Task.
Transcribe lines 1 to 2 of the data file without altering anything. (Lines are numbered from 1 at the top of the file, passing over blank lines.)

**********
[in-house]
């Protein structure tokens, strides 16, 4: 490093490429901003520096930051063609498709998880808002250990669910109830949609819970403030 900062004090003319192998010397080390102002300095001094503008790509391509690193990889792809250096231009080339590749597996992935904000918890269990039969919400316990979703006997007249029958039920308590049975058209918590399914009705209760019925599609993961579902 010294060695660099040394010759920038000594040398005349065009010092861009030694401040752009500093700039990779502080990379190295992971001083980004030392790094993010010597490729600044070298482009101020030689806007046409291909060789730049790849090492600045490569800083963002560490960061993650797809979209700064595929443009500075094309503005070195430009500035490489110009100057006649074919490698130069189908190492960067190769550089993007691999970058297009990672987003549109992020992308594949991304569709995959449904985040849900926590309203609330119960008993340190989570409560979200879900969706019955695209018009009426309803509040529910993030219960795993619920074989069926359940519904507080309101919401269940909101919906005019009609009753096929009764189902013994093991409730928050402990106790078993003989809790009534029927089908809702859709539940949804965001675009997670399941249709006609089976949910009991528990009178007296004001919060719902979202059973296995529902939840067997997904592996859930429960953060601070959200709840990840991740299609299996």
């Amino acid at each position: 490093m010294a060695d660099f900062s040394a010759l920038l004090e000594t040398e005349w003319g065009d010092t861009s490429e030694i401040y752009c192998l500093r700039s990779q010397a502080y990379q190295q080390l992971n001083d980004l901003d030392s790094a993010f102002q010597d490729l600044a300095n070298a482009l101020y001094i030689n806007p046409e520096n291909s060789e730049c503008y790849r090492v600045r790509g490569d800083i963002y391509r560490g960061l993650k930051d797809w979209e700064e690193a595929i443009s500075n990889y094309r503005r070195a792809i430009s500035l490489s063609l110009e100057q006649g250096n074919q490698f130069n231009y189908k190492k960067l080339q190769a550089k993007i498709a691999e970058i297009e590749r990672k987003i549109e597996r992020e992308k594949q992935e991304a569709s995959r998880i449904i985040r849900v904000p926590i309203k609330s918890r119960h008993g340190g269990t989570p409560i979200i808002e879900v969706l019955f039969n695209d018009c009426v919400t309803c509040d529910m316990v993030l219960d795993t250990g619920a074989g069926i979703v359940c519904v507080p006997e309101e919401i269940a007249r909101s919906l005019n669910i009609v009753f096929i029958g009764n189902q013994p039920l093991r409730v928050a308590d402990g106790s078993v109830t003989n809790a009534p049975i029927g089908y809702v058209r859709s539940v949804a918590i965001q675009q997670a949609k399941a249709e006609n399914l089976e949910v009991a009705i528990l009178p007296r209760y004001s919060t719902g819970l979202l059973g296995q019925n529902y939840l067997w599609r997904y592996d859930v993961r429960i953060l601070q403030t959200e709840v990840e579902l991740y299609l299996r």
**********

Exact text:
[in-house]
């Protein structure tokens, strides 16, 4: 490093490429901003520096930051063609498709998880808002250990669910109830949609819970403030 900062004090003319192998010397080390102002300095001094503008790509391509690193990889792809250096231009080339590749597996992935904000918890269990039969919400316990979703006997007249029958039920308590049975058209918590399914009705209760019925599609993961579902 010294060695660099040394010759920038000594040398005349065009010092861009030694401040752009500093700039990779502080990379190295992971001083980004030392790094993010010597490729600044070298482009101020030689806007046409291909060789730049790849090492600045490569800083963002560490960061993650797809979209700064595929443009500075094309503005070195430009500035490489110009100057006649074919490698130069189908190492960067190769550089993007691999970058297009990672987003549109992020992308594949991304569709995959449904985040849900926590309203609330119960008993340190989570409560979200879900969706019955695209018009009426309803509040529910993030219960795993619920074989069926359940519904507080309101919401269940909101919906005019009609009753096929009764189902013994093991409730928050402990106790078993003989809790009534029927089908809702859709539940949804965001675009997670399941249709006609089976949910009991528990009178007296004001919060719902979202059973296995529902939840067997997904592996859930429960953060601070959200709840990840991740299609299996």